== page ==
These infections can be passed from patient to patient if proper prevention practices are not followed. They can also occur as a result of treatment with antibiotics. When your child has a procedure, such as an operation, a cardiac catheterization, or a central line placement, strict guidelines are in place to help prevent infections. Sterile drapes are used to create barriers to prevent contamination of the body site being worked on.

In addition to performing hand hygiene, the health care team:

  • wears sterile gowns, gloves, caps, and masks
  • uses sterile supplies and surgical instruments
  • cleans the skin with an antiseptic where the procedure is to be done

Before some operations, patients are given antibiotics to prevent infections. In some cases, to help prevent health care-associated infections, we place patients on isolation precautions in a single room. Patients who have been diagnosed with a multi-drug resistant organism infection may also be placed on contact isolation. If your child is on contact isolation, health care team members may wear a mask, gown, or gloves when coming to see your child — although your child may still be in a two-bedded room. Please check with your child’s nurse about precautions you should take.

There will be a sign on the child’s door or bed with a picture that will detail what your family and members of the health care team will need to wear to prevent the spread of contagious germs to others. If your child requires infection control precautions, he or she will not be able to go to the playroom; ask a Child Life Specialist about other options for play and diversion.

Additional precautions may be necessary for the welfare of your child. Please feel free to discuss these with your child’s health care team at any time. If you have questions about preventing health care-associated infections, please ask your child’s doctor or nurse.


For the health and safety of our patients, latex balloons are prohibited in the Hospital as patients and staff members may be allergic to latex. Additionally, latex balloons pose an environmental hazard inside and outside of the Hospital. Silk flowers are preferred over real flowers, as real flowers pose an allergy risk to some patients. Mylar balloons and flowers (fresh cut, artificial, and dried arrangements) are prohibited in all intensive care units, recovery rooms, operating rooms, nurseries, the labor and delivery unit, and oncology and transplant units.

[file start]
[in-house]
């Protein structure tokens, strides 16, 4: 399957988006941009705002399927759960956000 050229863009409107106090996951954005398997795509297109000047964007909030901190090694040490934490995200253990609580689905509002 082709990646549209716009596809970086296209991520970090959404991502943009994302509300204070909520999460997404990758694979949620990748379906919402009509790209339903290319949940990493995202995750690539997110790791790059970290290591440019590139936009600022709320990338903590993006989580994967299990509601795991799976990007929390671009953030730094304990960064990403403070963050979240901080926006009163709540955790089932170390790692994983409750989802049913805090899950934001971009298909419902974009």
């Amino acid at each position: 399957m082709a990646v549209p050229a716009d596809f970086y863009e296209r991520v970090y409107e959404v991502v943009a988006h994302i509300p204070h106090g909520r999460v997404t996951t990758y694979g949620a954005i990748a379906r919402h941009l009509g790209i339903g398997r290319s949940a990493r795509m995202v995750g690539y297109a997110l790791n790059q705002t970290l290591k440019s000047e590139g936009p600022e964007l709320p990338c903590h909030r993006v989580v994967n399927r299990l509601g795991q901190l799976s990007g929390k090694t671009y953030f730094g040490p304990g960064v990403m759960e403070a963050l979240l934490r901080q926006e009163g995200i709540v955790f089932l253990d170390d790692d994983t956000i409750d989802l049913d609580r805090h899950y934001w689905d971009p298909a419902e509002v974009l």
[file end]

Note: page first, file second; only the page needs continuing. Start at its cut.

Electrical Appliances

Electrical appliances from home, such as hair dryers and other plug-in items, are not permitted on the units. Special permission to use electronics from home may be granted in rare instances and must be pre-approved by our Biomedical Engineering Department. If you have any questions, please speak with your child’s nurse.

Other Pediatric Patients

For the safety of all of our pediatric patients, please do not feed, pick up, or care for other children who are patients on your child’s unit.

Staff ID Badgess

Every staff member and volunteer is required to wear a Hospital identification badge that includes a photograph, name, and role in the Hospital. Do not hesitate to ask employees or visitors to identify themselves. If you have any concerns about the identity of any person entering your child’s room, contact a member of the nursing staff immediately. Report any suspicious behavior immediately to the Security Department at extension 6-0911. Only staff wearing purple ID badges can transport patients to locations off the unit.


Within the Hospital, call extension 6-0911
Outside the Hospital, call (212) 746-0911

The Security Department monitors the Hospital and its properties 24 hours a day, 7 days a week. Special security measures in the maternity and pediatric areas provide further security for newborns and children during their stay in the Hospital. Please note that anyone entering the Hospital will be asked to show identification.

Parent Identification Badge

To make it easier for parents and guardians to come and go within the Hospital, and to support the Hospital’s security program, an identification badge is provided following your child’s admission. Once your child is settled, you can go to the front desk where your photo will be taken and an ID badge issued. The process takes just a few minutes. The badge will contain your photo and an expiration date based on your child’s estimated length of stay. You should wear this badge whenever you are in the Hospital. Expiration dates will be extended as necessary. Grandparents and siblings will receive regular visitor passes.

Patient Escorts

If your child is in the NICU or PICU, he or she may only be escorted to a procedure by a doctor or nurse. A child in the General Pediatrics Unit may be escorted to a procedure by a patient escort who transports patients to and from tests or procedures in other parts of the Hospital.


The Hospital is not responsible for loss or damage to any personal property kept in your child’s room. Please send valuables home with a friend or family member for safekeeping. If this is not possible, contact the Patient Care Director or Security to have the valuables locked in a safe.

Lost and Found

Lost and Found is located in the Security Department in the Annex Building at 523 East 70th Street. Call (212) 746-0911.

No Smoking Policy

NewYork-Presbyterian Hospital is a completely smoke-free environment — indoors and outdoors. Smoking is prohibited in Hospital buildings, at entrances, on all outside grounds, and in gardens, courtyards, and parking facilities. For information on programs to help you stop smoking, visit the Hospital’s website at